The question of one man rings in my head. We discard his words today as almost a joke, but there is something so very profound in the question, that I think we are afraid to find the answer. Reflecting on his actions and the actions of the police, a contemplative Rodney King uttered these words, “Can we all just get along?”

Isn’t that the way it is supposed to be? Isn’t that the way it was in the beginning? Does it not still lie within each one of us to get along with the other? To love the outcast? To befriend the lonely? To defend the helpless? And help the broken?   Should we not search our own hearts? I understand that each of us is responsible for our own actions, but I wonder if some of the abhorrent actions mentioned could have been prevented had someone loved or befriended or helped or shared?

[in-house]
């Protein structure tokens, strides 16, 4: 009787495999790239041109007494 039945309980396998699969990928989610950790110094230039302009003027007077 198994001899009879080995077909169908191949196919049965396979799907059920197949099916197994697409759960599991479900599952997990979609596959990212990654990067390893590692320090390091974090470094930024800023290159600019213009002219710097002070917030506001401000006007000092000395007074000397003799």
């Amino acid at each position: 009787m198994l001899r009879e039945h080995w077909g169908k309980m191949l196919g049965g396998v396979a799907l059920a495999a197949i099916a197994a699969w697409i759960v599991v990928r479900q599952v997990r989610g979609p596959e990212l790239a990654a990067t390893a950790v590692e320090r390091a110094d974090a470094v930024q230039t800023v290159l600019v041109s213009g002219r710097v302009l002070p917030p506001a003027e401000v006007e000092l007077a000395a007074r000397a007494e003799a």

I am far from perfect, but I try to love all people, I strive to be kind and to reach out – to do good to all men. To live as Christ lived. But I feel like I am battling the current – swimming hard and getting nowhere. I feel like Sisyphus from Greek mythology – rolling a stone up a hill only to have it roll back as he nears the top. My arms are fatigued, my heart is weary.

I am tired, but I will continue the fight. I am encouraged by Paul’s words in Galatians 6, “Let us not grow weary in doing good, for in due season we will reap if we do not lose heart.”

I do long for the day when we will all get along. Until then, I will do my best to share God’s love with those in my little corner of the world. And perhaps, if you will join me, we can create a little of God’s designed harmony in all of our little corners of the world.

In His Grip,

Terry